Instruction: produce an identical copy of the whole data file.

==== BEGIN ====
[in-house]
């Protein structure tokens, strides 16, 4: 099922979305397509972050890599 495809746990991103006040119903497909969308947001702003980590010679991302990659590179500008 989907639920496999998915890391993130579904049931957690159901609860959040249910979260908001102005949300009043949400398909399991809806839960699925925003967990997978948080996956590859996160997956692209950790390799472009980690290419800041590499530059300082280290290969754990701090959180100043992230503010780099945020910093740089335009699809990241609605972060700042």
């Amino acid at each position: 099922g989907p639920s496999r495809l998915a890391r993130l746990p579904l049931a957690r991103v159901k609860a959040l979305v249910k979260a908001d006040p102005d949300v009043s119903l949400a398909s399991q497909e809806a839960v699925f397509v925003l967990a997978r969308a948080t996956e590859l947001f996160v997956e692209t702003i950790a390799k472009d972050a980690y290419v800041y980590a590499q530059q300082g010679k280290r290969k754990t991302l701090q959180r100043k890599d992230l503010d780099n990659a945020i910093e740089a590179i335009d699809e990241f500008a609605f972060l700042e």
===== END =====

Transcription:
[in-house]
């Protein structure tokens, strides 16, 4: 099922979305397509972050890599 495809746990991103006040119903497909969308947001702003980590010679991302990659590179500008 989907639920496999998915890391993130579904049931957690159901609860959040249910979260908001102005949300009043949400398909399991809806839960699925925003967990997978948080996956590859996160997956692209950790390799472009980690290419800041590499530059300082280290290969754990701090959180100043992230503010780099945020910093740089335009699809990241609605972060700042």
């Amino acid at each position: 099922g989907p639920s496999r495809l998915a890391r993130l746990p579904l049931a957690r991103v159901k609860a959040l979305v249910k979260a908001d006040p102005d949300v009043s119903l949400a398909s399991q497909e809806a839960v699925f397509v925003l967990a997978r969308a948080t996956e590859l947001f996160v997956e692209t702003i950790a390799k472009d972050a980690y290419v800041y980590a590499q530059q300082g010679k280290r290969k754990t991302l701090q959180r100043k890599d992230l503010d780099n990659a945020i910093e740089a590179i335009d699809e990241f500008a609605f972060l700042e």